Researchers in Jakarta, Indonesia evaluated 1062 paired CD4 and TLC results obtained between January 2002 and September 2003. Of 355 samples with TLC <1200 cells/mm3, 81% had CD4 counts <200 cells/mm3, while 20% of samples with TLC >1200 cells/mm3 had CD4 counts <200 cells/mm3. The authors conclude that if TLC alone were used to determine when to start ART, "then 39% of HIV infected Indonesians would be misclassified." (Donegan, B3177)
Researchers in Malvinas Argentinas, Argentina evaluated paired TLC and CD4 counts from 66 patients. While TLC <1500 cells/mm3 significantly predicted CD4 <200 cells/mm3 (p=0.01), sensitivity was 65% and specificity was 69%. With a cutoff of TLC <1200 cells/mm3, sensitivity was 50% (specificity = 89%) and with a cutoff of <1000 cells/mm3, sensitivity was 45% (specificity = 93.4%). The authors find that the sensitivity and specificity of TLC to predict CD4 cell counts <200 cells/mm3 is low, although lower cutoffs improve specificity. (Hojman, B7219)
Based on paired FACS and TLC data from 2419 patients, researchers in Pune, India derived an equation (CD4 = 0.24*TLC-5.97) to calculate CD4 counts using TLC values. They found that TLC was significantly correlated with CD4 (r=0.43; p<0.001). Using a TLC cutoff of <1500 cells/mm3 predicted CD4 counts <350 cells/mm3 with sensitivity of 72% and specificity of 78%. The positive predictive value was 79% and negative predictive value was 91%. However, for CD4 counts <200 cells/mm3, the equation was only 49% sensitive. (Thakar, B3105)
In Sagamu, Nigeria, investigators collected blood samples from 64 patients during a one year period ending in September 2003. CD4 counts were evaluated by FACS and by Dynakit, and TLC was calculated. While FACS and Dynakit were significantly correlated (r=0.831; p=0.001), TLC did not correlate with either method (FACS: r=0.061; p=.573). The authors conclude that TLC "is not a reliable substitute for CD4 countÉin this resource-limited setting." (Osho, B3096)
The one report to speak favorably of TLC also found fault with the CD4 count when it came to spotting opportunistic infections (OI).
Researchers at a major London, England hospital retroactively identified all patients with an AIDS-defining opportunistic infection (n=1097) to see if CD4 counts or TLC within the three months prior to the illness was more predictive of having an OI when compared to patients who did not develop OIs. TLC was significantly correlated with CD4 count (r=0.70; p<0.001) and the optimal cut-off for TLC was 1500 cells/mm3. While patients with TLC between 1000 and 1500 were 40% more likely to have an OI than those above 1500 (sensitivity = 68.6%; specificity = 75.6%), when using the CD4 count cutoff of 200 cells/mm3, those with CD4 between 150 and 200 were only 34% more likely to have an OI (sensitivity = 73.8%; specificity = 75.6%). The authors conclude that while CD4 <200 cells/mm3 is taken as the "gold standard for therapeutic intervention, this has relatively low specificity/sensitivity and results suggest that TLC is only moderately less reliable." (Jones, B3120)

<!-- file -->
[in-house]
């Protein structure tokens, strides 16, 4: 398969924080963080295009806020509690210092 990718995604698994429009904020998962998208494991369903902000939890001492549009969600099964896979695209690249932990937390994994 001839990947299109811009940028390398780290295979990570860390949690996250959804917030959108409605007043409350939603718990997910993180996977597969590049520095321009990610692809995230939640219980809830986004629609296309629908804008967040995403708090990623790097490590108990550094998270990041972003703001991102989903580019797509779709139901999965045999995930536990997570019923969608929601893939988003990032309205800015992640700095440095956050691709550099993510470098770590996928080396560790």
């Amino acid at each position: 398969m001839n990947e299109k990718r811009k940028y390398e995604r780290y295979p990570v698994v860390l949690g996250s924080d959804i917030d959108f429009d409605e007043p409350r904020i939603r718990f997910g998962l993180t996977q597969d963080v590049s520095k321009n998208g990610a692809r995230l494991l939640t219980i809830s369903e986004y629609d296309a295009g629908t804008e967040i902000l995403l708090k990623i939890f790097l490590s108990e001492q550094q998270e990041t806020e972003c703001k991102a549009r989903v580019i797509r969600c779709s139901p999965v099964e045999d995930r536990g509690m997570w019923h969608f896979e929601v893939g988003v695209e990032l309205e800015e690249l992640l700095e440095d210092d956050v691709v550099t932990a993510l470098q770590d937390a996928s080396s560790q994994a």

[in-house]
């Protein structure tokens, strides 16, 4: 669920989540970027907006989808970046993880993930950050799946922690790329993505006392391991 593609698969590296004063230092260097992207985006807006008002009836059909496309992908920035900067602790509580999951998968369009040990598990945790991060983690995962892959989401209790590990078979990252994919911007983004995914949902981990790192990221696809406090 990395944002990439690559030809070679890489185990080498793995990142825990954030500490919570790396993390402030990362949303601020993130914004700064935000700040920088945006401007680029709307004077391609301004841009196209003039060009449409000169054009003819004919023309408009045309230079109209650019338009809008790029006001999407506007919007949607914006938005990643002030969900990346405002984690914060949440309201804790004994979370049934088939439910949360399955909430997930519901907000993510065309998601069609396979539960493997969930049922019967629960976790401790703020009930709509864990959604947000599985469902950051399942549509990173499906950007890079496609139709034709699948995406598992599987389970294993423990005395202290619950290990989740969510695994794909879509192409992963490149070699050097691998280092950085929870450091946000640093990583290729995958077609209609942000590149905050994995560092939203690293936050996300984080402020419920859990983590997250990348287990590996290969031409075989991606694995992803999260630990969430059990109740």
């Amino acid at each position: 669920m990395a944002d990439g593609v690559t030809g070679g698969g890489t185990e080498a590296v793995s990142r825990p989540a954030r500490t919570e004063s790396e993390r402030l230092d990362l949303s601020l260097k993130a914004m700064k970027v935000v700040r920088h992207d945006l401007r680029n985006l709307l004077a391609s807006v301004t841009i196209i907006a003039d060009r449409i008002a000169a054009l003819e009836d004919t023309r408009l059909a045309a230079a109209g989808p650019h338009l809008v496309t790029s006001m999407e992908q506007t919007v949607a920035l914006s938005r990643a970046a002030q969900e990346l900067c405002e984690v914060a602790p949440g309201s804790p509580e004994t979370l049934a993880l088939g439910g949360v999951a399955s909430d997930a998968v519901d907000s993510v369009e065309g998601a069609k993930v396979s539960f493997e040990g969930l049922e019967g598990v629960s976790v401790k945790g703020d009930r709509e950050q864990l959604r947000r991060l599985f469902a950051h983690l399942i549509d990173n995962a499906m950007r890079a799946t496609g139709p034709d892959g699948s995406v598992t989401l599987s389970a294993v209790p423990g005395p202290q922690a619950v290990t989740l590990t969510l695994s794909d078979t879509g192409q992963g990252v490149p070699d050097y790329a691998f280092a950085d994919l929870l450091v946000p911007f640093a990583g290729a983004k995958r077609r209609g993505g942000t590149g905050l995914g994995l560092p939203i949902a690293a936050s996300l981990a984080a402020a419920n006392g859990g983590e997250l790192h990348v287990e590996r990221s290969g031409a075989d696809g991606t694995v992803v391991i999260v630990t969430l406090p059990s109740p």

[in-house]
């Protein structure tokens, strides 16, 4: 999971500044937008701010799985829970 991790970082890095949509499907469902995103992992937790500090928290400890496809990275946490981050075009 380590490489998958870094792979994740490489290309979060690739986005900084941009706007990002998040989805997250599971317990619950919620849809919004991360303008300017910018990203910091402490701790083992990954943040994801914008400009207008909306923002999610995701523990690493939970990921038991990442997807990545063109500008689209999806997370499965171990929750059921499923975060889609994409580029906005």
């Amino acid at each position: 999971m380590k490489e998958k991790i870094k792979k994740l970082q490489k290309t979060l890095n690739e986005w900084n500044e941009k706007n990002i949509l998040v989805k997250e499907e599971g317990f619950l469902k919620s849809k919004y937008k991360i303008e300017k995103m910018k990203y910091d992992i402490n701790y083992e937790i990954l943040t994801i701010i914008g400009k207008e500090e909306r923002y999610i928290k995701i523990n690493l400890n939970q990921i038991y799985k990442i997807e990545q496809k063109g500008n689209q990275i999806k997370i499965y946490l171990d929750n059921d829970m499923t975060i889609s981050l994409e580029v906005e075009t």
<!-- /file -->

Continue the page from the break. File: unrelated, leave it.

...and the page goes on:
There has been some interest in quantifying the success of making treatment decisions based on symptoms and clinical features, such as weight gain after starting ART. Yet the limits to this are apparent.
Researchers from the Centers for Disease Control (CDC) in Atlanta, Georgia investigated if weight gain could serve as a surrogate marker for response to ART by reviewing medical records from 709 patients with weight measurements at the time of and subsequent to beginning ART. Overall, the cumulative probability of having at least a 10% weight gain at 12 months was 0.15. The probability was increased in those starting ART with <200 CD4 cells/mm3 (0.31) and for those starting ART with BMI <20 (0.33). Although weight gain of 10% or more occurred in about one third of patients with low CD4 counts or low BMI, weight gain was not correlated with viral load reduction. The authors conclude that "weight gain following HAART initiation does not necessarily mean that there is virologic improvement." (Teshale, B3101)
Researchers in Uganda operating an ART program evaluated methods of screening for eligibility for therapy in 907 patients. Patient history, review of records, and physical exam to determine CDC Class C and B symptoms as well as other signs of HIV disease were performed. Following screening, CD4 counts were obtained and compared to clinical findings. Of 376 patients with CD4 counts 3, 39% met the clinical criteria for starting ART and 91% of those with CD4 counts >200 did not meet the criteria. The sensitivity of the clinical criteria was 39%, specificity was 91% and the positive and negative predictive values were 76% and 68%, respectively. The authors conclude that CD4 testing would be important to detect the two thirds of patients who qualify for starting ART. (Solberg, B2035) There seems to be no good way around having an absolute CD4 count in hand to make decisions about when to start therapy and to monitor response to therapy once it has begun. Some recent innovations seem to provide acceptable results with significant cost savings. Yet they fall short of an ideal solution to the need for low-cost, point-of-care monitoring. To get the most out of the expected scale up of treatment in the coming years, a breakthrough in diagnostic technology must be made a priority.
Back to the GMHC Treatment Issues July/August 2004 contents page.